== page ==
Looking ahead, Ginér envisioned a future where digital technologies create an “internet of energy” that efficiently distributes and utilizes energy. She also envisioned their potential in improving agricultural yield, saving water, and monitoring deforestation. Furthermore, she emphasized the use of RFID tags to protect crucial ecosystems like mangroves and rainforests.
Sustainable investment practices
Tom Tayler, Senior Manager at Aviva’s Sustainable Finance Centre for Excellence, highlighted the critical role of financial institutions in accelerating the Race to Zero. Tayler emphasized that the money financial institutions manage is entrusted to them by their customers, and it must be deployed in a manner that is both future-focused and aligned with sustainability objectives.
Acknowledging the misalignment between financial markets and climate goals, Tayler stressed the need for a pivot towards more sustainable investment practices. He argued that a transition to a net zero future would lead to a healthier, more efficient society and a restored natural environment. Tayler outlined a 2050 vision in which financial markets and the real economy are harmonized with sustainable, resilient, net zero ambitions, with capital directed towards sustainable and climate-resilient development.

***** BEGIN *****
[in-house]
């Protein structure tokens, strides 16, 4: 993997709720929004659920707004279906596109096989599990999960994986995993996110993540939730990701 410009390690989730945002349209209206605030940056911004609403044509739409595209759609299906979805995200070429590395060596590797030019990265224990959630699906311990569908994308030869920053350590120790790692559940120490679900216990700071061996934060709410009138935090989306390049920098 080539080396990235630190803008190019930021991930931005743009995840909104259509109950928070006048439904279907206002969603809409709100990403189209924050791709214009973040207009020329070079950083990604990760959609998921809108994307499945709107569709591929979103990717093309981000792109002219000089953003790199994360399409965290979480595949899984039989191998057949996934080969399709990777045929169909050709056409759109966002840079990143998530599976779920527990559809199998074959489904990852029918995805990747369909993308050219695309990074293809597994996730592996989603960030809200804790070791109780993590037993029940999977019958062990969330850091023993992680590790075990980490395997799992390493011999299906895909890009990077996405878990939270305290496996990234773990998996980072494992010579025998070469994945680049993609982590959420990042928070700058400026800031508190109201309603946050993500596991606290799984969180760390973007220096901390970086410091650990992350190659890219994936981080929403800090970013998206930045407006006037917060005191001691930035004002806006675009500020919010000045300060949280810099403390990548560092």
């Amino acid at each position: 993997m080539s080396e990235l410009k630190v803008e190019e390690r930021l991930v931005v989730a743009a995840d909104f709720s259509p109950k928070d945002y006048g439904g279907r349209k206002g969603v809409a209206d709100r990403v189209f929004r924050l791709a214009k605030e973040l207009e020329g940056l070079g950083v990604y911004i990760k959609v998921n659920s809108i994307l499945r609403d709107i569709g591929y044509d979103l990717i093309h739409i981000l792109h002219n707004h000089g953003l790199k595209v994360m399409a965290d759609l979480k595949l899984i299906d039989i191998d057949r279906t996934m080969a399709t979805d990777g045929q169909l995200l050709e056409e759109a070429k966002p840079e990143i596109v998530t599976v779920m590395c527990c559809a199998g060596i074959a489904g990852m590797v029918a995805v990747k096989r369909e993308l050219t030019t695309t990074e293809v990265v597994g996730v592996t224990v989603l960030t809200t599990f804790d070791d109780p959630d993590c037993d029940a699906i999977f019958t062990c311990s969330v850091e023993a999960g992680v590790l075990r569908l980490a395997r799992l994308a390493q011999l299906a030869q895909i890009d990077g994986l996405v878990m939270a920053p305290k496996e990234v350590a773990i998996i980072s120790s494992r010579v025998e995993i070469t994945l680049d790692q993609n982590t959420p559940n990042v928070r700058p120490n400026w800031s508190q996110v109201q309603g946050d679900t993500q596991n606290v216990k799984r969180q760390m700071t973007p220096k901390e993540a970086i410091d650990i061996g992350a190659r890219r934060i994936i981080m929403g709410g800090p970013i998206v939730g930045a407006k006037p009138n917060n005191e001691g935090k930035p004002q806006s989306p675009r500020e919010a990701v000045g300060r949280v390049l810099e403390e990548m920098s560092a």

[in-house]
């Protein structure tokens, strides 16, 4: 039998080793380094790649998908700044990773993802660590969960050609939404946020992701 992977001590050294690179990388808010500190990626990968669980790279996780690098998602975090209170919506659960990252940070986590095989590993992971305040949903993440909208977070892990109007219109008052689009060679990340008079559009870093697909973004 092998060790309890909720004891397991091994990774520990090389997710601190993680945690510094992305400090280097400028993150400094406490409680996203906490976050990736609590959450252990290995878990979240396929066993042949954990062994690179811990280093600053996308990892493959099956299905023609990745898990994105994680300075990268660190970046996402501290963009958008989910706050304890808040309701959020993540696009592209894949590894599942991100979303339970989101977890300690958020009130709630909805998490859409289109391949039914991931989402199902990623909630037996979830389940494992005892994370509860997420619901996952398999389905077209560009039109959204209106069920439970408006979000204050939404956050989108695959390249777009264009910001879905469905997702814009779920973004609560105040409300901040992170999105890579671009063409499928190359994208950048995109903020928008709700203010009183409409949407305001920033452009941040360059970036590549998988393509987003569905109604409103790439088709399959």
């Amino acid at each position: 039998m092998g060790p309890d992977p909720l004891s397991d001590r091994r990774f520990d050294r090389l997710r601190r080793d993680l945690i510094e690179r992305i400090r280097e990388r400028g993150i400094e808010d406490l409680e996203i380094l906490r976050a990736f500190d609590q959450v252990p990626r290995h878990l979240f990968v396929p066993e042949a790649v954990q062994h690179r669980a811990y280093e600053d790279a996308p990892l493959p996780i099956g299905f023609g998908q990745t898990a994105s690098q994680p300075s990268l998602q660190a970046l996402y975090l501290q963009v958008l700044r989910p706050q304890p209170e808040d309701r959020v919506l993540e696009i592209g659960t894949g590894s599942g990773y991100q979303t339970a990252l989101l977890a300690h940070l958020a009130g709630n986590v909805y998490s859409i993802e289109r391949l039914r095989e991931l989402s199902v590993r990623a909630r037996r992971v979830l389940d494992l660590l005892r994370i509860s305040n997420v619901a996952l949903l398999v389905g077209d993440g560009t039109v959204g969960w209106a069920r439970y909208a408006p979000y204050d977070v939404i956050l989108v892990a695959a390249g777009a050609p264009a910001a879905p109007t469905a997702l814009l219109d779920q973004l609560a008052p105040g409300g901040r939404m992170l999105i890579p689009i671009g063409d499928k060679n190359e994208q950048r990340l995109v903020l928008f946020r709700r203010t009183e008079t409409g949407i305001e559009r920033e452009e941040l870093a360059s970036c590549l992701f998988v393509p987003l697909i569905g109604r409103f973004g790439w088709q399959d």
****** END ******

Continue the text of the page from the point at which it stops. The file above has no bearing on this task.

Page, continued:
Consolidating and standardizing reporting standards
In a discussion focused on policy and regulation, Marco Rossi, the Director of Standardization and Technical Policy at ISO, highlighted the importance of sustainability and climate action in ISO’s work. He expressed optimism and drew parallels with successful international collaboration in addressing the issue of the thinning ozone layer in the past. Rossi emphasized that sustainability should permeate all aspects of business and standardization and stressed the need for ambitious action and integrity in the transition to net zero.
Rossi also discussed the importance of alignment and convergence in global sustainability efforts. While acknowledging the fragmented nature of innovation, he emphasized the need for partnerships, collaboration, and unity to drive collective action and create a global movement towards sustainability.